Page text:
Hot Stuff – Exactly the sort of downmarket curry joint one wants. We, as is recommended, just let them feed us. And it’s good. Very good. And stupidly cheap (for London). We – the other party to which I keep referring is London-based wine writer and Barbera 7 co-conspirator Stuart George – bring wine, of course.
Sainsbury’s Sauvignon Blanc (Central Valley) – A whole orchard full of grapefruit, lemon, lime, with just a hint of pith and bitterness. Good flavor for the money. (3/11)
Sainsbury’s Cabernet Sauvignon (Valle Central) – Why the language switch for the appellation between this and the sauvignon blanc, I don’t know. I’m sure some focus group, somewhere, knows the answer. Sweet green pepper, synthetic and sticky fruit. I rarely think the cabernets are ideal candidates for cellar-dwelling price points, and sauvignon even less so than franc. This wine demonstrates why. An underripe festival of pyrazines would be one thing, but to add the sticky, plastic sugar element just to make things “more palatable” is triply wretched. No bargain at any cost. (3/11)
Edmunds St. John 2000 “Los Robles Viejos” Rozet (Paso Robles) – Undoubtedly much-victimized by a transatlantic voyage and then a good shaking from hotel to subway to restaurant, so when I mention the muted elements to come, they’re only partially due to a wine in its midlife crisis. But that’s a factor, as well…though the eventual signs of a more mature life can be very clearly glimpsed through the haze and miasma. Beefy, dark, scowling and broodish, with the mourvèdre taking a very prominent role (my drinking companion complains of mild brett; without lab work it’s hard to know for sure, but I feel it’s the animal stink of the grape rather than the animal stink of a yeast) and the other grapes of this southern Rhônish blend pacing around in the background. Structure is still fulsome and enveloping, and so while the fruit is well along its development curve, there’s still softening to be done. In another wine, I might caution about the future, but my experience with ESJ wines is that they always go longer – and often much longer – than my initial instinct suggests. So I’d say, more based on experience than the possibly traumatized state of this particular bottle, there’s absolutely no hurry, though given the right culinary conditions this could be coaxed into a state of reasonable enjoyability right now. I’ll wait on the rest of mine. (3/11)
Rasoi – I’ve done upscale Thai, and now here’s upscale Indian. It’s not quite as overtly striving as was nahm, until the plates arrive. This is decorative, modernized, Westernized Indian food in presentation and, on occasion, in ingredients. But not, I’d say, in flavor, which is just as rich and complex as one expects. Service is more the upscale norm, and there’s a quite fine wine list to match (if anything actually matches Indian cuisine). I had my doubts about this concept, unsure if the soul of the food would survive the upscaling, but I needn’t have worried. This is a vibrant success.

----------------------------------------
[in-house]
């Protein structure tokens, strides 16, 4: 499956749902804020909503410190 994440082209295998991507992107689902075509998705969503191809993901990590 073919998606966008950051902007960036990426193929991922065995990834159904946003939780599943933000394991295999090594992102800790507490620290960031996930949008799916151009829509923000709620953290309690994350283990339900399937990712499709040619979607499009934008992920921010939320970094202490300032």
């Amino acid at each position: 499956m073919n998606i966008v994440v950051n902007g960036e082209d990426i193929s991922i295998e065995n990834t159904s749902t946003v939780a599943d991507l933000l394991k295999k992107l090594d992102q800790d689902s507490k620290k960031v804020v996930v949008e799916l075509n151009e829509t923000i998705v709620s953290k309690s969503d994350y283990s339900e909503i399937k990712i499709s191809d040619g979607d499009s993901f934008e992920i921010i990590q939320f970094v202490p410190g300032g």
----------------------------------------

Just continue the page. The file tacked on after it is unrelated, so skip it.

Sula 2010 Chenin Blanc (Nashik) – I’ve watched this particular bottling over seven vintages now, which is kinda fun to say about an Indian wine. Interestingly, while it has gotten cleaner over the years, it has not necessarily gotten better, which might indicate that it’s coming up against some sort of externally-imposed limit. Maybe vine age, maybe terroir, maybe something else. It’s still a bright, light-fruited quaff, still tastes less like chenin (either the Loire style or the fruit-blast South African style) than something more innocuous, still has just-bright-enough acidity, and still goes pretty much nowhere on the finish. In other words, its primary quality remains a delight at drinking a pleasant wine from India. (3/11)
Neumeyer 2007 Pinot Gris “Le Beger” (Alsace) – The label says pinot gris, there’s a little hint of pear-ish fruit done up with wintry spices, and the particular sort of (very) light off-dryness is carried in a very pinot gris-like way. But otherwise, this has about a foot and a half firmly in the riesling camp, in that its structure is metallic, cylindrical, and firm. The overall effect is to pretty much dry out the residual sugar, leaving a fine, steely minerality dominant over the restrained fruit. The finish is long and firm-fisted. While it will not be to the taste of those demanding lushness from their Alsatian pinot gris, for me it’s almost an historic resurrection of a much-missed style. A style that is, though it’s hard to remember in this era of dessert-y pinot gris, very appealing with food. (3/11)